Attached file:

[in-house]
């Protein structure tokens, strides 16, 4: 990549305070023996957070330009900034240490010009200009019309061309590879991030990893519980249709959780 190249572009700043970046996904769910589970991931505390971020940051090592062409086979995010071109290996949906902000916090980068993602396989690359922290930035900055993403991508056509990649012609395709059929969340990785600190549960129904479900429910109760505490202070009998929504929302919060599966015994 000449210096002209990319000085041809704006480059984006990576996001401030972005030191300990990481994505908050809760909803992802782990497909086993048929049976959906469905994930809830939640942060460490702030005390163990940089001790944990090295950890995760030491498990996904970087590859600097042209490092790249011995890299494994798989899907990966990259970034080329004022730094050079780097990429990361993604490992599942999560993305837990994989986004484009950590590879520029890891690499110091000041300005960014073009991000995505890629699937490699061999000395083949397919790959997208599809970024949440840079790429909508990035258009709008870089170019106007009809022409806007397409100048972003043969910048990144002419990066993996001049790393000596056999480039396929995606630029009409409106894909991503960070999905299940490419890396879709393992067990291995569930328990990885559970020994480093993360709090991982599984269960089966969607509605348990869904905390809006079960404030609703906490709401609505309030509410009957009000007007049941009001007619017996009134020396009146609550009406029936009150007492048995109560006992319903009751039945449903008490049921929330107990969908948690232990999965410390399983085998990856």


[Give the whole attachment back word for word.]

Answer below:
[in-house]
């Protein structure tokens, strides 16, 4: 990549305070023996957070330009900034240490010009200009019309061309590879991030990893519980249709959780 190249572009700043970046996904769910589970991931505390971020940051090592062409086979995010071109290996949906902000916090980068993602396989690359922290930035900055993403991508056509990649012609395709059929969340990785600190549960129904479900429910109760505490202070009998929504929302919060599966015994 000449210096002209990319000085041809704006480059984006990576996001401030972005030191300990990481994505908050809760909803992802782990497909086993048929049976959906469905994930809830939640942060460490702030005390163990940089001790944990090295950890995760030491498990996904970087590859600097042209490092790249011995890299494994798989899907990966990259970034080329004022730094050079780097990429990361993604490992599942999560993305837990994989986004484009950590590879520029890891690499110091000041300005960014073009991000995505890629699937490699061999000395083949397919790959997208599809970024949440840079790429909508990035258009709008870089170019106007009809022409806007397409100048972003043969910048990144002419990066993996001049790393000596056999480039396929995606630029009409409106894909991503960070999905299940490419890396879709393992067990291995569930328990990885559970020994480093993360709090991982599984269960089966969607509605348990869904905390809006079960404030609703906490709401609505309030509410009957009000007007049941009001007619017996009134020396009146609550009406029936009150007492048995109560006992319903009751039945449903008490049921929330107990969908948690232990999965410390399983085998990856």